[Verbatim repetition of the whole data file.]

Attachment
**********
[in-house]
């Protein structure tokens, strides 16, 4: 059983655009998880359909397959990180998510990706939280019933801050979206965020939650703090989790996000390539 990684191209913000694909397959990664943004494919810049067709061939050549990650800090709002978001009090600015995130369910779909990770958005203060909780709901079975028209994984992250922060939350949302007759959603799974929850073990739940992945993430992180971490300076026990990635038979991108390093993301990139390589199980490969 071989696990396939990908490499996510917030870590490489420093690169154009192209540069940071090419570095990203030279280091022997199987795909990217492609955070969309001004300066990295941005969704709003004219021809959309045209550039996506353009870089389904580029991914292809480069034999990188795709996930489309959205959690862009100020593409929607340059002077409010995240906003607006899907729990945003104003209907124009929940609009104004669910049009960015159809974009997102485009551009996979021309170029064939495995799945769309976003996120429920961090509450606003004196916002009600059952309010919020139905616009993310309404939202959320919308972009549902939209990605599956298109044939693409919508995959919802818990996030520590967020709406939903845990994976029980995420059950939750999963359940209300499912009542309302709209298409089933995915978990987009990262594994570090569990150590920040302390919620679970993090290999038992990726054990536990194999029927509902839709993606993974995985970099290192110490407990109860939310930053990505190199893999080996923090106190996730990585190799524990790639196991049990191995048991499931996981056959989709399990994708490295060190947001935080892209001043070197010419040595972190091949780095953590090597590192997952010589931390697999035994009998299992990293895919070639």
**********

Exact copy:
[in-house]
């Protein structure tokens, strides 16, 4: 059983655009998880359909397959990180998510990706939280019933801050979206965020939650703090989790996000390539 990684191209913000694909397959990664943004494919810049067709061939050549990650800090709002978001009090600015995130369910779909990770958005203060909780709901079975028209994984992250922060939350949302007759959603799974929850073990739940992945993430992180971490300076026990990635038979991108390093993301990139390589199980490969 071989696990396939990908490499996510917030870590490489420093690169154009192209540069940071090419570095990203030279280091022997199987795909990217492609955070969309001004300066990295941005969704709003004219021809959309045209550039996506353009870089389904580029991914292809480069034999990188795709996930489309959205959690862009100020593409929607340059002077409010995240906003607006899907729990945003104003209907124009929940609009104004669910049009960015159809974009997102485009551009996979021309170029064939495995799945769309976003996120429920961090509450606003004196916002009600059952309010919020139905616009993310309404939202959320919308972009549902939209990605599956298109044939693409919508995959919802818990996030520590967020709406939903845990994976029980995420059950939750999963359940209300499912009542309302709209298409089933995915978990987009990262594994570090569990150590920040302390919620679970993090290999038992990726054990536990194999029927509902839709993606993974995985970099290192110490407990109860939310930053990505190199893999080996923090106190996730990585190799524990790639196991049990191995048991499931996981056959989709399990994708490295060190947001935080892209001043070197010419040595972190091949780095953590090597590192997952010589931390697999035994009998299992990293895919070639």